Presentation Abstract

The U.S. Army Corps of Engineers (Corps) and the City of Burien completed construction and restoration of Seahurst Beach Park in 2014 with the objective to restore shoreline habitat and function. The project involved removal of approximately 1,200 linear feet of bulkhead, lawn terraces, and restoring a more natural pebbly beach habitat, reconnecting Puget Sound to the adjacent feeder bluffs. The project also restored mature riparian and wetland vegetation through plantings along the marine shoreline above mean higher high water. The $7.3 M construction project started in September 2013 and was completed in September 2014. The shoreline restoration project was expected to restore suitable high intertidal habitats for forage fish spawning, improve aquatic and terrestrial origin prey productivity for juvenile salmon and other aquatic and terrestrial animals, and improve rearing conditions for juvenile salmon through increased accessibility of shallow water habitats and reduced wave energy along the shoreline. Additionally, the creation of back shore habitats designed to match natural conditions in Puget Sound would enhance the long term sustainability of the restored beach areas. During construction a previously known archeological site was determined to be larger than anticipated, which required redesigning a portion of the project to protect it. As a result of the redesign, the planned freshwater wetland area was lessened in size, a rock retaining wall with a willow lift was constructed, and the upland planting beds were enlarged. A plant survival survey was conducted in July 2016 (two years post construction) by the City of Burien Parks Department and Corps personnel. Future monitoring will be carried out in 2018 and 2020. Aside from the plant success monitoring, the construction site was also monitored for effects to seagrass – pre- and post-construction, and for forage fish egg spawning (during construction). This presentation will address the wetland and upland planting.

Session Title

Habitat Restoration

Keywords

Habitat restoration, Beach restoration, Puget Sound, Nearshore restoration

Conference Track

SSE1: Habitat Restoration and Protection

Conference Name

Salish Sea Ecosystem Conference (Seattle, WA : 2018)

Document Type

Event

SSEC Identifier

SSE1-13

Start Date

5-4-2018 10:45 AM

End Date

5-4-2018 11:00 AM

Type of Presentation

Oral

Contributing Repository

Digital content made available by University Archives, Heritage Resources, Western Libraries, Western Washington University.

Geographic Coverage

Salish Sea (B.C. and Wash.)

Rights

This resource is displayed for educational purposes only and may be subject to U.S. and international copyright laws. For more information about rights or obtaining copies of this resource, please contact University Archives, Heritage Resources, Western Libraries, Western Washington University, Bellingham, WA 98225-9103, USA (360-650-7534; heritage.resources@wwu.edu) and refer to the collection name and identifier. Any materials cited must be attributed to the Salish Sea Ecosystem Conference Records, University Archives, Heritage Resources, Western Libraries, Western Washington University.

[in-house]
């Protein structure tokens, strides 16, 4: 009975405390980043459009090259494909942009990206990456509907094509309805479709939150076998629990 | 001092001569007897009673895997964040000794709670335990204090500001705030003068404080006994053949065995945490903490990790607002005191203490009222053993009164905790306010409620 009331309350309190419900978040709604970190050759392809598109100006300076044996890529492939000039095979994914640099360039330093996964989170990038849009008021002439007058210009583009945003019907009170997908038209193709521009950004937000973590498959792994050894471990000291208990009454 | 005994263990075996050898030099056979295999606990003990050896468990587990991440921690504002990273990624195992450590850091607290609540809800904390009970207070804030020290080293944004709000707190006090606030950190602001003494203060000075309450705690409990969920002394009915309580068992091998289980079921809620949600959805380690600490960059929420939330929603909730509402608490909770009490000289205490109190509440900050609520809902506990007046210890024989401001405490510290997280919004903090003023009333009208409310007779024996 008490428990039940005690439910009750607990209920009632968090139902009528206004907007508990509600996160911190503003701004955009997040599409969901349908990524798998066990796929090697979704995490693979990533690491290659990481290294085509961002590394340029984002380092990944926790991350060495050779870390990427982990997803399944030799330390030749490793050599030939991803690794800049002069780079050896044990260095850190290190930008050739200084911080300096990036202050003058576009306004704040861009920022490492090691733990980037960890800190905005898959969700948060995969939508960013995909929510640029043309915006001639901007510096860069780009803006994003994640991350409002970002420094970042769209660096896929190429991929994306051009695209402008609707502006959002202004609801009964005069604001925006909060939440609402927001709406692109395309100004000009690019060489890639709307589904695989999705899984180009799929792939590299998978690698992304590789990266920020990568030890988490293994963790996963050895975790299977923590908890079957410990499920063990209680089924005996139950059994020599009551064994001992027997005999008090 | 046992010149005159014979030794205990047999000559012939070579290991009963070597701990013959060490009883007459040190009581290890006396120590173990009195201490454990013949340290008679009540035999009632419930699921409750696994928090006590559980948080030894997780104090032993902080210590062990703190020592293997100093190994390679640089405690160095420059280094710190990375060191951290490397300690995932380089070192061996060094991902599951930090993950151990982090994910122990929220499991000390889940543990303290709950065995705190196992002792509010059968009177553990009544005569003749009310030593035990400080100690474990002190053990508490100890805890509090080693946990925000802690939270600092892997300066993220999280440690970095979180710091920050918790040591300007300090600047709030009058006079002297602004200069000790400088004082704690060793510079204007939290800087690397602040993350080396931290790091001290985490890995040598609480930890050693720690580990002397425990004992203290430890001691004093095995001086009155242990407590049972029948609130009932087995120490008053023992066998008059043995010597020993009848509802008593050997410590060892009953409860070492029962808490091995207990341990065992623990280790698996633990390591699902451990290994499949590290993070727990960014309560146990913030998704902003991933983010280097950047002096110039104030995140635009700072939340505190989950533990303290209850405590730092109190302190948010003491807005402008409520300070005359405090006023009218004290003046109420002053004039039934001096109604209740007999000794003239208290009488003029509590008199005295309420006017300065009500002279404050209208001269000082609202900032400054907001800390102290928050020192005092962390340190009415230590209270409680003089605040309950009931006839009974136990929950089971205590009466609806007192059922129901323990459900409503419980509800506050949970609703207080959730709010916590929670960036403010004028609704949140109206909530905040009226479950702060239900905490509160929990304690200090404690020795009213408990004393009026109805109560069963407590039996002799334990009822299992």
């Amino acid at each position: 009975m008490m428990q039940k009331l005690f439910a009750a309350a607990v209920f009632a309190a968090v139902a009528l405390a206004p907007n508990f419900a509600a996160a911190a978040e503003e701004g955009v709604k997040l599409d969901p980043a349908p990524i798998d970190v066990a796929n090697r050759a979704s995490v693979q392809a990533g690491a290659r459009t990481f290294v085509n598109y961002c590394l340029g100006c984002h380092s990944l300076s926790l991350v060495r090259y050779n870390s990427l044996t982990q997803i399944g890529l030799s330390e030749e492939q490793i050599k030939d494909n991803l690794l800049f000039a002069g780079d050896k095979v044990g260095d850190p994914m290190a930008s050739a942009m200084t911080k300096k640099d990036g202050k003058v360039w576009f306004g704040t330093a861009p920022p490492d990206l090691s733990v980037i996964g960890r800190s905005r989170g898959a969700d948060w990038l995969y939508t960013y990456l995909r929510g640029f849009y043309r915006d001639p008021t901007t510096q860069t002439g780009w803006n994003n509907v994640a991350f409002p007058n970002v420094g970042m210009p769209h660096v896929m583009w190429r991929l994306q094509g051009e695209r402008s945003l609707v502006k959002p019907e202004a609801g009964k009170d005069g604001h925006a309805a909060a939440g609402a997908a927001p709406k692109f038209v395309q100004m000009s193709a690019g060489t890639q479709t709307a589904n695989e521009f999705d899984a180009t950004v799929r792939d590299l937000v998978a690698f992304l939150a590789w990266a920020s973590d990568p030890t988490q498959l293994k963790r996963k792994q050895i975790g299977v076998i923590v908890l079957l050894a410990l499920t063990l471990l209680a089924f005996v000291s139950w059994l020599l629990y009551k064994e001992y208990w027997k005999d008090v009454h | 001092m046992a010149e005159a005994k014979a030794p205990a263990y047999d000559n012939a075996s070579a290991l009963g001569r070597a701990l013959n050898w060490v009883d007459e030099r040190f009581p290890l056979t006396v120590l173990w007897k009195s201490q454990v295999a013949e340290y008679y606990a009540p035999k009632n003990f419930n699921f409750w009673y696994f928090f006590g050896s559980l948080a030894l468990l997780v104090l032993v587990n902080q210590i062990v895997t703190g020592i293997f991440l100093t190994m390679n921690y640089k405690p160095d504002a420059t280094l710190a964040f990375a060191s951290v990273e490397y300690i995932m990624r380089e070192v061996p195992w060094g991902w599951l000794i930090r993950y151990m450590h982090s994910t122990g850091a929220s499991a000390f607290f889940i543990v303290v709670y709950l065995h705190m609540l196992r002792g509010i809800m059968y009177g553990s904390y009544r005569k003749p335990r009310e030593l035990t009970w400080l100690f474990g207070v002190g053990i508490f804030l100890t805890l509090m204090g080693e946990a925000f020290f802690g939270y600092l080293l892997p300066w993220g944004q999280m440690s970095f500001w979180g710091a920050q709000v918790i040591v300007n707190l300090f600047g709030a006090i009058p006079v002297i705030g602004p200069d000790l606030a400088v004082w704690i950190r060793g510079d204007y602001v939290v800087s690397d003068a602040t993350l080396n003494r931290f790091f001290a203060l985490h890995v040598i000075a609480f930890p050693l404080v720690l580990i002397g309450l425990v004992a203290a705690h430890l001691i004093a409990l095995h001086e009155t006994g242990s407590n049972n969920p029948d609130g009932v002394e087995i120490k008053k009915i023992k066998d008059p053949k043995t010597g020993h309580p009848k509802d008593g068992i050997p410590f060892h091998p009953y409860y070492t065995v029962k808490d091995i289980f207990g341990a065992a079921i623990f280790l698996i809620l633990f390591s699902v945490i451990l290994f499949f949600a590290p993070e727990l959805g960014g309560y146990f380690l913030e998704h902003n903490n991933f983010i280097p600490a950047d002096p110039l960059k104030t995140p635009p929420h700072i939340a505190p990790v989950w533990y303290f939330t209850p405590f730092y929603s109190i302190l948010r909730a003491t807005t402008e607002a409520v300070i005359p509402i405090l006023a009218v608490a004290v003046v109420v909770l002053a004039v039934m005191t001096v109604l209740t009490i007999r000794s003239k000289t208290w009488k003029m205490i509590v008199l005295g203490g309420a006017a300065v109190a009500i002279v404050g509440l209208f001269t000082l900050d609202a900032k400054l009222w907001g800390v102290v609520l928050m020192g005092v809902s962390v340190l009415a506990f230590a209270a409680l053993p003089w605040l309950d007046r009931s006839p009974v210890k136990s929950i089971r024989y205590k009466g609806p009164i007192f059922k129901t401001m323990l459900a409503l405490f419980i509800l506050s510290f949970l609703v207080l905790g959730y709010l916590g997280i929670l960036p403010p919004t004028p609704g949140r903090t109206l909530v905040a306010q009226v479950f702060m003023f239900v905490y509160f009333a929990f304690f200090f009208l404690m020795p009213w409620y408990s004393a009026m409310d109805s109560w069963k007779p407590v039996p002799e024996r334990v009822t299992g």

Type

text

Language

English

Format

application/pdf

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Apr 5th, 10:45 AM Apr 5th, 11:00 AM

Seahurst Park beach restoration: Phase II

The U.S. Army Corps of Engineers (Corps) and the City of Burien completed construction and restoration of Seahurst Beach Park in 2014 with the objective to restore shoreline habitat and function. The project involved removal of approximately 1,200 linear feet of bulkhead, lawn terraces, and restoring a more natural pebbly beach habitat, reconnecting Puget Sound to the adjacent feeder bluffs. The project also restored mature riparian and wetland vegetation through plantings along the marine shoreline above mean higher high water. The $7.3 M construction project started in September 2013 and was completed in September 2014. The shoreline restoration project was expected to restore suitable high intertidal habitats for forage fish spawning, improve aquatic and terrestrial origin prey productivity for juvenile salmon and other aquatic and terrestrial animals, and improve rearing conditions for juvenile salmon through increased accessibility of shallow water habitats and reduced wave energy along the shoreline. Additionally, the creation of back shore habitats designed to match natural conditions in Puget Sound would enhance the long term sustainability of the restored beach areas. During construction a previously known archeological site was determined to be larger than anticipated, which required redesigning a portion of the project to protect it. As a result of the redesign, the planned freshwater wetland area was lessened in size, a rock retaining wall with a willow lift was constructed, and the upland planting beds were enlarged. A plant survival survey was conducted in July 2016 (two years post construction) by the City of Burien Parks Department and Corps personnel. Future monitoring will be carried out in 2018 and 2020. Aside from the plant success monitoring, the construction site was also monitored for effects to seagrass – pre- and post-construction, and for forage fish egg spawning (during construction). This presentation will address the wetland and upland planting.